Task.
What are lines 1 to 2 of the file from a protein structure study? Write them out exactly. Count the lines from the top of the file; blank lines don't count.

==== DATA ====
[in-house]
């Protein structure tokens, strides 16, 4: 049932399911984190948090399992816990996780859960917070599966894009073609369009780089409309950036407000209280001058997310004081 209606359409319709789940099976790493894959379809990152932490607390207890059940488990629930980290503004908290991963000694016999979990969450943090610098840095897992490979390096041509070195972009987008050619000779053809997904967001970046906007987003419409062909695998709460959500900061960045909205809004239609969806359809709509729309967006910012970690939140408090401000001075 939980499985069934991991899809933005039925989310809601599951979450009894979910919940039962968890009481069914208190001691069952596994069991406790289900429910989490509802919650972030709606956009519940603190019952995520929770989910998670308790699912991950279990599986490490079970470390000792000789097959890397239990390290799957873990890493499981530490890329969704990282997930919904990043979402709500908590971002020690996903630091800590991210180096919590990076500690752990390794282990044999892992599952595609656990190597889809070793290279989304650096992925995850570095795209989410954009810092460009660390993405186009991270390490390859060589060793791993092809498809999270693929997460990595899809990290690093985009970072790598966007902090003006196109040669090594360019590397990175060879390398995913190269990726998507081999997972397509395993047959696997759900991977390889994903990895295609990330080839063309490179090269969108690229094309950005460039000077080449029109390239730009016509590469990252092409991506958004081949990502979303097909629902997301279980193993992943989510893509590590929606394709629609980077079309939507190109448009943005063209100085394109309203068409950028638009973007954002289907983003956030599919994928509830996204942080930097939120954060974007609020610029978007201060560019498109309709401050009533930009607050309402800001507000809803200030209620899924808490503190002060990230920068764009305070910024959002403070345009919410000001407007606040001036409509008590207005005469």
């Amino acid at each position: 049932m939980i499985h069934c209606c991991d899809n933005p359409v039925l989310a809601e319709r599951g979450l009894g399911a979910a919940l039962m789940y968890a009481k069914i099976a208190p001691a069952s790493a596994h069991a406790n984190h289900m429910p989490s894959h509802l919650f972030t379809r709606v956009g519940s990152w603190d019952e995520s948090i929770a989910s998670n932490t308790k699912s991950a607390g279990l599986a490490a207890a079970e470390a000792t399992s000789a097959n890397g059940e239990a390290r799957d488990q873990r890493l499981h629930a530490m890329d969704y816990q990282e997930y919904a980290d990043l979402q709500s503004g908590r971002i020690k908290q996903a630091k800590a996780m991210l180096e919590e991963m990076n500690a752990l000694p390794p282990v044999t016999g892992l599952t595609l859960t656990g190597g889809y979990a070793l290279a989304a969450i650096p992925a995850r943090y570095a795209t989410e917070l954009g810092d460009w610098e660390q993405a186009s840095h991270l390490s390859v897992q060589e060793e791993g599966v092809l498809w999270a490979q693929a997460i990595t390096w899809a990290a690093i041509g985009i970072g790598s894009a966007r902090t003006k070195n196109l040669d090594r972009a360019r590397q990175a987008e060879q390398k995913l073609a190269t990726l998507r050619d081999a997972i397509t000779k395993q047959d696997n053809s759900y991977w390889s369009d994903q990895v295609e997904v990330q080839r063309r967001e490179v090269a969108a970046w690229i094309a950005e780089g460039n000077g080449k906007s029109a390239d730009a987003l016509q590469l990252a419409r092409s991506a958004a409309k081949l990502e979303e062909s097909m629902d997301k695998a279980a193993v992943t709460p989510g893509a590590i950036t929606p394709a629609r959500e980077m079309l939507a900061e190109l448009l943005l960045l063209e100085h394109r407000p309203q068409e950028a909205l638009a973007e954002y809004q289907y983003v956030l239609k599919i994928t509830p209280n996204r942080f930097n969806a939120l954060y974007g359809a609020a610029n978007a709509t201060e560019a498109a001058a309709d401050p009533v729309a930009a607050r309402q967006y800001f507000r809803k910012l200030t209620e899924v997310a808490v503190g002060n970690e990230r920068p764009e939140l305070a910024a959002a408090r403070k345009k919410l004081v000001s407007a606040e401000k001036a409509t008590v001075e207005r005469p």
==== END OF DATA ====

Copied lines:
[in-house]
């Protein structure tokens, strides 16, 4: 049932399911984190948090399992816990996780859960917070599966894009073609369009780089409309950036407000209280001058997310004081 209606359409319709789940099976790493894959379809990152932490607390207890059940488990629930980290503004908290991963000694016999979990969450943090610098840095897992490979390096041509070195972009987008050619000779053809997904967001970046906007987003419409062909695998709460959500900061960045909205809004239609969806359809709509729309967006910012970690939140408090401000001075 939980499985069934991991899809933005039925989310809601599951979450009894979910919940039962968890009481069914208190001691069952596994069991406790289900429910989490509802919650972030709606956009519940603190019952995520929770989910998670308790699912991950279990599986490490079970470390000792000789097959890397239990390290799957873990890493499981530490890329969704990282997930919904990043979402709500908590971002020690996903630091800590991210180096919590990076500690752990390794282990044999892992599952595609656990190597889809070793290279989304650096992925995850570095795209989410954009810092460009660390993405186009991270390490390859060589060793791993092809498809999270693929997460990595899809990290690093985009970072790598966007902090003006196109040669090594360019590397990175060879390398995913190269990726998507081999997972397509395993047959696997759900991977390889994903990895295609990330080839063309490179090269969108690229094309950005460039000077080449029109390239730009016509590469990252092409991506958004081949990502979303097909629902997301279980193993992943989510893509590590929606394709629609980077079309939507190109448009943005063209100085394109309203068409950028638009973007954002289907983003956030599919994928509830996204942080930097939120954060974007609020610029978007201060560019498109309709401050009533930009607050309402800001507000809803200030209620899924808490503190002060990230920068764009305070910024959002403070345009919410000001407007606040001036409509008590207005005469």